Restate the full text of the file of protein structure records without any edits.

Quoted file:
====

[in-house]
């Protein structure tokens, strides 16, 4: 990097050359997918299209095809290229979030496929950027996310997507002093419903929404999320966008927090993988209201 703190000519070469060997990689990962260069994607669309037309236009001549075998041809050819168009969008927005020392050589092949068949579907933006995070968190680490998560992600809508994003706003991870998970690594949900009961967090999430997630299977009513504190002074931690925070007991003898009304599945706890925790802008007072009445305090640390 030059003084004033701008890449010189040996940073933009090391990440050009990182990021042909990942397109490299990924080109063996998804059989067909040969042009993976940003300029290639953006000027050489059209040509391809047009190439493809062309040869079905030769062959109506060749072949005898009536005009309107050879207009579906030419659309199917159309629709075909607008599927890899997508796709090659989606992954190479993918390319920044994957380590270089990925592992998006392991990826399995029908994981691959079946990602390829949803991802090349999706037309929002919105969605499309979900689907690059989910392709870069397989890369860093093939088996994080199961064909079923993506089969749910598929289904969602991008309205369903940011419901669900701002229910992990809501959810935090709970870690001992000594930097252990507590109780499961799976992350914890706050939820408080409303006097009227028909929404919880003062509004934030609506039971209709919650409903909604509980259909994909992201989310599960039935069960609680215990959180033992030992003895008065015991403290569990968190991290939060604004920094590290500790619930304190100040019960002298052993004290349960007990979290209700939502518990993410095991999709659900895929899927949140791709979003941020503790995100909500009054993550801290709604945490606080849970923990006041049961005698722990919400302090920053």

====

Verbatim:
[in-house]
């Protein structure tokens, strides 16, 4: 990097050359997918299209095809290229979030496929950027996310997507002093419903929404999320966008927090993988209201 703190000519070469060997990689990962260069994607669309037309236009001549075998041809050819168009969008927005020392050589092949068949579907933006995070968190680490998560992600809508994003706003991870998970690594949900009961967090999430997630299977009513504190002074931690925070007991003898009304599945706890925790802008007072009445305090640390 030059003084004033701008890449010189040996940073933009090391990440050009990182990021042909990942397109490299990924080109063996998804059989067909040969042009993976940003300029290639953006000027050489059209040509391809047009190439493809062309040869079905030769062959109506060749072949005898009536005009309107050879207009579906030419659309199917159309629709075909607008599927890899997508796709090659989606992954190479993918390319920044994957380590270089990925592992998006392991990826399995029908994981691959079946990602390829949803991802090349999706037309929002919105969605499309979900689907690059989910392709870069397989890369860093093939088996994080199961064909079923993506089969749910598929289904969602991008309205369903940011419901669900701002229910992990809501959810935090709970870690001992000594930097252990507590109780499961799976992350914890706050939820408080409303006097009227028909929404919880003062509004934030609506039971209709919650409903909604509980259909994909992201989310599960039935069960609680215990959180033992030992003895008065015991403290569990968190991290939060604004920094590290500790619930304190100040019960002298052993004290349960007990979290209700939502518990993410095991999709659900895929899927949140791709979003941020503790995100909500009054993550801290709604945490606080849970923990006041049961005698722990919400302090920053």